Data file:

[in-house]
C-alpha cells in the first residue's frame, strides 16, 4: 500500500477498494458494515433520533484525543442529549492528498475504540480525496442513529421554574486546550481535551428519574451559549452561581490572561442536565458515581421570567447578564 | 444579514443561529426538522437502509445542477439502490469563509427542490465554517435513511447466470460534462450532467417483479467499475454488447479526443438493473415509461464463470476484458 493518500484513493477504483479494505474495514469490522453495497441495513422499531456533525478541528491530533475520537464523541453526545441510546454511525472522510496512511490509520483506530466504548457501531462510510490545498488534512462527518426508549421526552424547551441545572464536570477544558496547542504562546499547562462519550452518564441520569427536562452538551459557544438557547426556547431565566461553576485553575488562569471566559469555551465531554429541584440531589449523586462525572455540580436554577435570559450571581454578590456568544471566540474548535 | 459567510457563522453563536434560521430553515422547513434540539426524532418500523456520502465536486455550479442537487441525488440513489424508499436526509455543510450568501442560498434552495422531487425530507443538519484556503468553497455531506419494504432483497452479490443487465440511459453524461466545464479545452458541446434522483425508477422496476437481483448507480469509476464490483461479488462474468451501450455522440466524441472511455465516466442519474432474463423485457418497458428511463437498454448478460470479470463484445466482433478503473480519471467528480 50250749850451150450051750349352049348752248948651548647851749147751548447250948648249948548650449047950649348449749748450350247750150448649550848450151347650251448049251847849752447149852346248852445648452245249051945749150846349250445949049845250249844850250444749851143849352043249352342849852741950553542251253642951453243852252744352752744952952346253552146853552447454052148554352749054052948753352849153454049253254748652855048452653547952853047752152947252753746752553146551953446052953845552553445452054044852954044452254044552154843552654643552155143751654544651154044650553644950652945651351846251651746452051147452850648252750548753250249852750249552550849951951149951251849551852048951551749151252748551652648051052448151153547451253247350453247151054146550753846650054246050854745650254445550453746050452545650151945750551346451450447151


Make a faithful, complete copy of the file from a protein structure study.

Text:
[in-house]
C-alpha cells in the first residue's frame, strides 16, 4: 500500500477498494458494515433520533484525543442529549492528498475504540480525496442513529421554574486546550481535551428519574451559549452561581490572561442536565458515581421570567447578564 | 444579514443561529426538522437502509445542477439502490469563509427542490465554517435513511447466470460534462450532467417483479467499475454488447479526443438493473415509461464463470476484458 493518500484513493477504483479494505474495514469490522453495497441495513422499531456533525478541528491530533475520537464523541453526545441510546454511525472522510496512511490509520483506530466504548457501531462510510490545498488534512462527518426508549421526552424547551441545572464536570477544558496547542504562546499547562462519550452518564441520569427536562452538551459557544438557547426556547431565566461553576485553575488562569471566559469555551465531554429541584440531589449523586462525572455540580436554577435570559450571581454578590456568544471566540474548535 | 459567510457563522453563536434560521430553515422547513434540539426524532418500523456520502465536486455550479442537487441525488440513489424508499436526509455543510450568501442560498434552495422531487425530507443538519484556503468553497455531506419494504432483497452479490443487465440511459453524461466545464479545452458541446434522483425508477422496476437481483448507480469509476464490483461479488462474468451501450455522440466524441472511455465516466442519474432474463423485457418497458428511463437498454448478460470479470463484445466482433478503473480519471467528480 50250749850451150450051750349352049348752248948651548647851749147751548447250948648249948548650449047950649348449749748450350247750150448649550848450151347650251448049251847849752447149852346248852445648452245249051945749150846349250445949049845250249844850250444749851143849352043249352342849852741950553542251253642951453243852252744352752744952952346253552146853552447454052148554352749054052948753352849153454049253254748652855048452653547952853047752152947252753746752553146551953446052953845552553445452054044852954044452254044552154843552654643552155143751654544651154044650553644950652945651351846251651746452051147452850648252750548753250249852750249552550849951951149951251849551852048951551749151252748551652648051052448151153547451253247350453247151054146550753846650054246050854745650254445550453746050452545650151945750551346451450447151